Pa Jordan Shusterman
Posted by FOX Sports MLB

And we thought about Game 1 there was a pitchers duel.

Game 2 of the Wild-Card series between art Guardians and Rays set a new standard for pitching excellence — or pitching ineptitude — in the postseason, with a 15-inning marathon capped by one heroic swing by the rookie outfielder Oscar Gonzalez.

Scoreless through nine innings with just five combined hits, the Rays and Guardians headed to the bullpen without the benefit of an automatic runner on second base (a regular-season only rule). And so the bullpen continued to trade blows, with both offenses struggling for six more innings until Gonzalez broke through with a swing that sent Cleveland into the ALDS with Yankees.

It was only the second game MLB postseason history without a score through 12 innings, joining Game 1 of the 2020 Wild-Card series between art Red and Brave. The obvious difference between that game and this one: Two years ago, Atlanta had empty seats due to the pandemic. Conversely, on a cold Saturday afternoon in Cleveland, a crowd of nearly 35,000 gathered to watch this harrowing but exhilarating game for roughly five hours.

At least the fans went home happy.

What the Guardians liked

Let’s leave aside the fact that the Guardians offend did not hit the ball further than 300 feet for 14 innings before Gonzalez exits and focus on pitching. Tristan McKenzie set the tone with six strong innings, further establishing himself as one of the premier young righties in the American League.

It was fitting that another former Cleveland ace in CC Sabathia, who one of Mackenzie’s teachers, was in the house to see the 25-year-old dominate the postseason scene.

After McKenzie came the full experience of the Guardians bullpen. All seven relievers on the roster appeared and held the Rays scoreless through the seventh inning. It usually takes a few games in October for the bullpen to showcase everyone, but this was the kind of teamwork you’ll never see.

Special thanks to the great left-hander Sam Hentges for pitching the final three scoreless frames, including six strikeouts and zero walks, ensuring that manager Terry Francona would not have to call up any of his other starting pitchers in Cal Quantrill or Zak Plesak.

What went wrong for the Rays

It’s not that difficult: One nine-hit effort (eight singles and one homer) over 24 innings just isn’t going to cut it in almost any scenario, and certainly not in the postseason. Cleveland’s pitching deserves a lot of credit, but it’s not something the Rays didn’t have hitters capable of causing damage in this series – Randy Orozareno, Tramp Frank and Yandy Diazgood day!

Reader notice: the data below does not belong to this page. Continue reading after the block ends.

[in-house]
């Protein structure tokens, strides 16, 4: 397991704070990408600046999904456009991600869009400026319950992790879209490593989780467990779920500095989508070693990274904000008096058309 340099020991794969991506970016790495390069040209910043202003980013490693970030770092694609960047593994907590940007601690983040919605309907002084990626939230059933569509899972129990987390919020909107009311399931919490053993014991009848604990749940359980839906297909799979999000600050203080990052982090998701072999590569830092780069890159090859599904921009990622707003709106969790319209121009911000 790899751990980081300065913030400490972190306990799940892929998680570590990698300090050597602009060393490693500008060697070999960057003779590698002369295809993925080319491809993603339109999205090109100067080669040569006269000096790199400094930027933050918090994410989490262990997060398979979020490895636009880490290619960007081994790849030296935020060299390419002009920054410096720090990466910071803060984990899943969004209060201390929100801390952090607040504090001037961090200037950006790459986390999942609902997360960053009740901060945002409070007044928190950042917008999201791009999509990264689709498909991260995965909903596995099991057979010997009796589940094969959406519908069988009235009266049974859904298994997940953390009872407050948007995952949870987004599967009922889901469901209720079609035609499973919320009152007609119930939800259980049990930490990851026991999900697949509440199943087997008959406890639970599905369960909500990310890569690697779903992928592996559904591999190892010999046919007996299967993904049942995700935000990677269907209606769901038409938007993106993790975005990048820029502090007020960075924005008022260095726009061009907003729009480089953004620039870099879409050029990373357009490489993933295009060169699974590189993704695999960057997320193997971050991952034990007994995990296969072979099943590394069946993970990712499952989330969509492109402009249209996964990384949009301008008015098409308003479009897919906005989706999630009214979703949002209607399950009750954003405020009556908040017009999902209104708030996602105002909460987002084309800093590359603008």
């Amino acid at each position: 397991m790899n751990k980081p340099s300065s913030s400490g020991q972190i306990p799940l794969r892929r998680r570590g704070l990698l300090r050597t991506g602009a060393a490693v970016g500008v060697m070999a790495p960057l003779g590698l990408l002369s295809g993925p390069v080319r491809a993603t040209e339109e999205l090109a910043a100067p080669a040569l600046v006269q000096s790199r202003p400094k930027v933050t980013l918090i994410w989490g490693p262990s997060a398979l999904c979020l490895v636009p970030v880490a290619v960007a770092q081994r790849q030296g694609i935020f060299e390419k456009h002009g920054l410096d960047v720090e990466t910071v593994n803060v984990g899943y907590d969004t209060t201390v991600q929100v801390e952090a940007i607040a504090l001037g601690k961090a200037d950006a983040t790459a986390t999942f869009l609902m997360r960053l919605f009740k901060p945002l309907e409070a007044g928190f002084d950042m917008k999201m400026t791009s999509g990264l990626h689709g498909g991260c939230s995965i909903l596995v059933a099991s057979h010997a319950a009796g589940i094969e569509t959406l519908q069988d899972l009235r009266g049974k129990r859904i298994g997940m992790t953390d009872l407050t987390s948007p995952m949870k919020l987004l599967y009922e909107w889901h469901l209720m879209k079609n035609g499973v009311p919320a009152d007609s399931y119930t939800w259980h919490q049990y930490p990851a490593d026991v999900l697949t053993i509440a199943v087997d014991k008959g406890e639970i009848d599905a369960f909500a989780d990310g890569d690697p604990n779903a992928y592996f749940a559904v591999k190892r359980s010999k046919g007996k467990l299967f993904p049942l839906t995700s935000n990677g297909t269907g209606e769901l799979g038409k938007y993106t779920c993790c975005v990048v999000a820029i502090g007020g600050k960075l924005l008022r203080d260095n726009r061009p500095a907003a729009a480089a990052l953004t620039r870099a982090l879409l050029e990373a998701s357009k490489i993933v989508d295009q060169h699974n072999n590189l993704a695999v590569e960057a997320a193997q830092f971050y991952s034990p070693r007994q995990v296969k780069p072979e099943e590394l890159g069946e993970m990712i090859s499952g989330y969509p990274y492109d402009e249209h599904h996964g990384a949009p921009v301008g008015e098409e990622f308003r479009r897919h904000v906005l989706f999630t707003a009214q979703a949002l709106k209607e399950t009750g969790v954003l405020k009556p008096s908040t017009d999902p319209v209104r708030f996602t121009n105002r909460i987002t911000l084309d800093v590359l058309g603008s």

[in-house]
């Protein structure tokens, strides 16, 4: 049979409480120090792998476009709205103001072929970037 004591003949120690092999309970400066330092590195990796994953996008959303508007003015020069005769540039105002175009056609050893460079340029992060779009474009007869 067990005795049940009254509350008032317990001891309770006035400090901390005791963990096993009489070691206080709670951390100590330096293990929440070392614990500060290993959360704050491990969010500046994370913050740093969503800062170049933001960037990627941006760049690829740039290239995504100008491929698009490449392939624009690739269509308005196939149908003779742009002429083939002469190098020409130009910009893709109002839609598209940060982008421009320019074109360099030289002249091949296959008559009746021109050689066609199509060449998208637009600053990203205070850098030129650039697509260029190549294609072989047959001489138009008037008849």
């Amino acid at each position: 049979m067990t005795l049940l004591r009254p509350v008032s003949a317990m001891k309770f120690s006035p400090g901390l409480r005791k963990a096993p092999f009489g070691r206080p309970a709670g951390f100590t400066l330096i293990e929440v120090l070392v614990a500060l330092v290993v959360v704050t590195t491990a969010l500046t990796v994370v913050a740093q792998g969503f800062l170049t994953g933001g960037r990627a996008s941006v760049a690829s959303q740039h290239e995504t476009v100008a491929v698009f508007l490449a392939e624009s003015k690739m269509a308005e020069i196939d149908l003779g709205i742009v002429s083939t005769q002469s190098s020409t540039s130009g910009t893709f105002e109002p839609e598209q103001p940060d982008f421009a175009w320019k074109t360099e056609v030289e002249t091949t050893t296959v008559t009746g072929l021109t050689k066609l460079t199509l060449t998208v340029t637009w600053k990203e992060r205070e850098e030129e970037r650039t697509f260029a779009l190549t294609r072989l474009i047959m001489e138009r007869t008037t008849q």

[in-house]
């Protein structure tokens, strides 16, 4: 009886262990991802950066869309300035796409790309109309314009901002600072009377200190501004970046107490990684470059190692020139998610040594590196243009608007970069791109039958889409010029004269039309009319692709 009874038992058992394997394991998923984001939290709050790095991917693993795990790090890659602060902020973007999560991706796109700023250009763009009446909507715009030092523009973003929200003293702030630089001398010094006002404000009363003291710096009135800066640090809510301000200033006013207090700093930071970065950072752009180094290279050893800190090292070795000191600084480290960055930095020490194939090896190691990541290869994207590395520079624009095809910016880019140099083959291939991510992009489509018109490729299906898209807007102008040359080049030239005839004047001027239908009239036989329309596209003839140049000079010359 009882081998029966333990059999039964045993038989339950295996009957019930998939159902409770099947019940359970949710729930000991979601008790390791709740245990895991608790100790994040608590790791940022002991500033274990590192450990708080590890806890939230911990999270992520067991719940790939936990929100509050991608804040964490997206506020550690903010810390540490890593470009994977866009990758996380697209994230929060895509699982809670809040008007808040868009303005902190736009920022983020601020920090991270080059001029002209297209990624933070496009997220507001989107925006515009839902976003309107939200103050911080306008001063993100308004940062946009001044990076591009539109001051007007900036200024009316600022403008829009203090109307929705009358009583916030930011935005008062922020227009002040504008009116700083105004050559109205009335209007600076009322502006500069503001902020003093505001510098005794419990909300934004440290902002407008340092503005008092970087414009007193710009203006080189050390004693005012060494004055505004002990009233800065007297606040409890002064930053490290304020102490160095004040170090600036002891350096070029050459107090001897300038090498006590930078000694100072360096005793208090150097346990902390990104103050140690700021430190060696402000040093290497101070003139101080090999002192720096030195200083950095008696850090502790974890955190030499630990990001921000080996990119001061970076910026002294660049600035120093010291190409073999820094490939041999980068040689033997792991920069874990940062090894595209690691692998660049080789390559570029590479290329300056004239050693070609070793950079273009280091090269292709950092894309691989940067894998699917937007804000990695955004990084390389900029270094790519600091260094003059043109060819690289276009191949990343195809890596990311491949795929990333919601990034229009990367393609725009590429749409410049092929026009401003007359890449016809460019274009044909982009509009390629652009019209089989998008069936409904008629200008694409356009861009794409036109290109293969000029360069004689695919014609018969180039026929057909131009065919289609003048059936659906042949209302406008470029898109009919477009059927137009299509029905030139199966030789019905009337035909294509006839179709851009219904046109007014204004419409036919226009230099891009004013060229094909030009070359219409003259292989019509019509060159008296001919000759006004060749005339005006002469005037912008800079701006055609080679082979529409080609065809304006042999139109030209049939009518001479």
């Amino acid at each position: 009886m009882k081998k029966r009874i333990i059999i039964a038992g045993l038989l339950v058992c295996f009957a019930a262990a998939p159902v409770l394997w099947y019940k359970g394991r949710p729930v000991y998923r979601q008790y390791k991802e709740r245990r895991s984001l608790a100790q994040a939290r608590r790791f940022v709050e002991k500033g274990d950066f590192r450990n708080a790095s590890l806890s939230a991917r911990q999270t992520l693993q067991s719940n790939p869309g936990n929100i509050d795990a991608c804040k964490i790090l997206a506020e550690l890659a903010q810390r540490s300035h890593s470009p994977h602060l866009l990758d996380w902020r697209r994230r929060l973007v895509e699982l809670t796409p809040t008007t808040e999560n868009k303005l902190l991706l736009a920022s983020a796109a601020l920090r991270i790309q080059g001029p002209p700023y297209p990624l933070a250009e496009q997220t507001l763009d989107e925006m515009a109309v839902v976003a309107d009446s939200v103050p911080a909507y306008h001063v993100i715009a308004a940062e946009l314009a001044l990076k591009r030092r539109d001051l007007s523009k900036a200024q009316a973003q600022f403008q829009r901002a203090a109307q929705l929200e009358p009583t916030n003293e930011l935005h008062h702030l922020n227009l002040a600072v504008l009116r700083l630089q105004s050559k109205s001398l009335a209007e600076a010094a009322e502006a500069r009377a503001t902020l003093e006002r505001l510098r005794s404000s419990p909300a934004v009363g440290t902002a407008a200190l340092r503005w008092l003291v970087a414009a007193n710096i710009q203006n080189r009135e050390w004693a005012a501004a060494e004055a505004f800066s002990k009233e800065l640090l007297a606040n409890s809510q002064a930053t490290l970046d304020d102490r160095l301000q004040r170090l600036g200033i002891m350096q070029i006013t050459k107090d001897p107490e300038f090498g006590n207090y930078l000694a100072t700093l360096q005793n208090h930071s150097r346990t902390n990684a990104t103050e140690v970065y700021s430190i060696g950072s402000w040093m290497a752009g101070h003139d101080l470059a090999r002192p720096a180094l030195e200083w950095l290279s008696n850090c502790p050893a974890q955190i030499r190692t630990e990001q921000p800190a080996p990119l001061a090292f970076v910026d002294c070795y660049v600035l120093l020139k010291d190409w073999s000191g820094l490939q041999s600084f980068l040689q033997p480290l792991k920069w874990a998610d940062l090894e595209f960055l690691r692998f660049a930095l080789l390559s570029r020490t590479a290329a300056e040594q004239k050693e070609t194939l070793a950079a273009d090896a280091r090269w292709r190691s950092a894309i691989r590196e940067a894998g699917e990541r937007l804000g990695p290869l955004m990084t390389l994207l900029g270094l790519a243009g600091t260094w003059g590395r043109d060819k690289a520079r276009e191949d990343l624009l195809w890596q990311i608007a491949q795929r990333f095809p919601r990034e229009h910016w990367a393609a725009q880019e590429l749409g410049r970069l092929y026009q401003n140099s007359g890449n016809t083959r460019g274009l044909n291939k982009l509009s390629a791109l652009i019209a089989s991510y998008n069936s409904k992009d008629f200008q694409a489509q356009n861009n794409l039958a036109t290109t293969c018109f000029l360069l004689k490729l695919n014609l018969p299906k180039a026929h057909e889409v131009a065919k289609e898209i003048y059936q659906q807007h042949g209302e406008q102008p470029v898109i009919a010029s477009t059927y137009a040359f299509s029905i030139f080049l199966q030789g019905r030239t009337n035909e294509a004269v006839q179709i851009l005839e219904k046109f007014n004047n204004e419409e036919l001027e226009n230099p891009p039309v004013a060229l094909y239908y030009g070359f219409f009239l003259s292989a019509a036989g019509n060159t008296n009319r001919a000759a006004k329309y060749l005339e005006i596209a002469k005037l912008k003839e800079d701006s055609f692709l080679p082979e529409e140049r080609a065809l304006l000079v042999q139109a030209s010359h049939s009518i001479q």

But the Rays’ bats fell silent again and again. It’s a shame that their brilliant pitching was for naught, but it was clear even before the streak started that this team wasn’t as scary as some of the Rays’ other postseason squads.

Despite making the playoffs for the fourth straight year, the Rays finished 2022 with a seven-game losing streak and a heartbreaking loss in Cleveland. With the AL East only getting stronger, they will need to find more reliable sources of offense if they are going to compete again in 2023.

The key moment of the game

After five scoreless innings with Tyler GlasnowRays gave the ball to the right-hander Pete Fairbanks. After returning from a pinch-hitter that kept him out for the first three and a half months of the season, Fairbanks was one of baseball’s most dominant players in the second half, posting a 1.13 ERA in 24 innings with 38 strikeouts compared to three walks.

He seemed like the perfect guy to pick up where Glasnow left off and continue to shut down the Sentinels’ offense, but it was clear from his first pitch Saturday that flew over the catcher’s head that something was wrong. Two walks later, Fairbanks left the game, seemingly to tell the coach that he was did not feel his hand before leaving the field.

Jason Adamanother Rays player with huge numbers in the regular season (1.56 ERA in 63.1 IP), came in and immediately pitched Amed Rosario with his first innings. That created a bases-loaded situation for Cleveland’s star third baseman Jose Ramirezwho led off with two runs in Game 1. You couldn’t have created a better scoring opportunity for Cleveland.

But then: the Houdini act of all Houdini acts comes from Adam. He struck out Ramirez and then got it Josh Naylor ground into a double play. It was a harsh reminder to everyone watching — and playing — just how difficult runs can be in this game.

While Adam and Rays were ultimately unscathed by a sloppy sixth inning, Fairbanks’ early exit forced Kevin Cash to start looking at his top bullpen options earlier than expected. Had Fairbanks pitched a strong inning or two instead of leaving with zero outs, it’s possible the Rays could have lasted a little longer before moving on to their likely starter in Game 3 Corey Klaber.

Alas, Kluber (unsurprisingly) didn’t look as comfortable coming out of the bullpen for the first time in nearly a decade, and he ended up hanging Gonzalez’s throw into the left field seats.

What happens next

Cleveland advances to the ALDS to face the AL East champion Yankees in what should be an exciting contrast of styles. With Game 1 scheduled for Tuesday in the Bronx, it appears the Rangers will likely send Quantrill, who has quietly been an excellent No. 3 back Shane Bieber and McKenzie in what will no doubt be another great matchup vs Gerrit Cole.

It’s hard to feel so confident about a team that has struggled with this It’s a shame, even in two games, but if the Rangers continue to improve, they’ll have a chance against New York.

Jordan Shusterman is half @Cespede’s BBQ and baseball writer for FOX Sports. Follow him on Twitter @j_shusterman_.


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